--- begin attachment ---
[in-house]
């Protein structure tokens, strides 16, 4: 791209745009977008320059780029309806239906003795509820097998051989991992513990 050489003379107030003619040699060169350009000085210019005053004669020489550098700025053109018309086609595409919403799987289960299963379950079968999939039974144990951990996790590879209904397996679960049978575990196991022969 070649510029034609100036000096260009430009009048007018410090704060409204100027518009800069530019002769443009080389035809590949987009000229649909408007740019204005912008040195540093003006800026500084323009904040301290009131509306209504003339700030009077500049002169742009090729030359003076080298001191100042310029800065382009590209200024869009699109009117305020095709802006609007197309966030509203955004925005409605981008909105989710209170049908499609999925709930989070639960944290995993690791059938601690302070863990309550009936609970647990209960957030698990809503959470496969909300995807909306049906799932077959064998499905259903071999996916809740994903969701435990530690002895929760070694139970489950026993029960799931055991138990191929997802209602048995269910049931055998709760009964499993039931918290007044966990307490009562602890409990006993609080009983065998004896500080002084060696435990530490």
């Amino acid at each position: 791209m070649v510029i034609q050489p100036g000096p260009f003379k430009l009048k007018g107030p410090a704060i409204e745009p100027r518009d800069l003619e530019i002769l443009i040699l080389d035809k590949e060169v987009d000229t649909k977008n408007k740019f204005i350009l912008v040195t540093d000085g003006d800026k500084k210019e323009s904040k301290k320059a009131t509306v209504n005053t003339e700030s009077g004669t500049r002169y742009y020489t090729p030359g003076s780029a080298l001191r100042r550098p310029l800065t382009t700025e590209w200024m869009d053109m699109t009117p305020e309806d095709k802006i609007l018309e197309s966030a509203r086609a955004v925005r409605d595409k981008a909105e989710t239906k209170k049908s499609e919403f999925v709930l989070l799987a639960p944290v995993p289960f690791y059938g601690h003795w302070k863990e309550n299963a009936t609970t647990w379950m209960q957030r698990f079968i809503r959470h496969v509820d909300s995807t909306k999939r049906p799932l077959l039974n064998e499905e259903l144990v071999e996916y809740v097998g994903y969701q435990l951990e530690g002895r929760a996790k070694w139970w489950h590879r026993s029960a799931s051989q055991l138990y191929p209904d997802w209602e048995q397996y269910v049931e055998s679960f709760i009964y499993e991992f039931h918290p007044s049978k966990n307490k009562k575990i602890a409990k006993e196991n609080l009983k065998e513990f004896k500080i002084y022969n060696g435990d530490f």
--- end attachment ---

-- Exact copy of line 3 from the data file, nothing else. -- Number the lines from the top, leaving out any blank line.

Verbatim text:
């Amino acid at each position: 791209m070649v510029i034609q050489p100036g000096p260009f003379k430009l009048k007018g107030p410090a704060i409204e745009p100027r518009d800069l003619e530019i002769l443009i040699l080389d035809k590949e060169v987009d000229t649909k977008n408007k740019f204005i350009l912008v040195t540093d000085g003006d800026k500084k210019e323009s904040k301290k320059a009131t509306v209504n005053t003339e700030s009077g004669t500049r002169y742009y020489t090729p030359g003076s780029a080298l001191r100042r550098p310029l800065t382009t700025e590209w200024m869009d053109m699109t009117p305020e309806d095709k802006i609007l018309e197309s966030a509203r086609a955004v925005r409605d595409k981008a909105e989710t239906k209170k049908s499609e919403f999925v709930l989070l799987a639960p944290v995993p289960f690791y059938g601690h003795w302070k863990e309550n299963a009936t609970t647990w379950m209960q957030r698990f079968i809503r959470h496969v509820d909300s995807t909306k999939r049906p799932l077959l039974n064998e499905e259903l144990v071999e996916y809740v097998g994903y969701q435990l951990e530690g002895r929760a996790k070694w139970w489950h590879r026993s029960a799931s051989q055991l138990y191929p209904d997802w209602e048995q397996y269910v049931e055998s679960f709760i009964y499993e991992f039931h918290p007044s049978k966990n307490k009562k575990i602890a409990k006993e196991n609080l009983k065998e513990f004896k500080i002084y022969n060696g435990d530490f």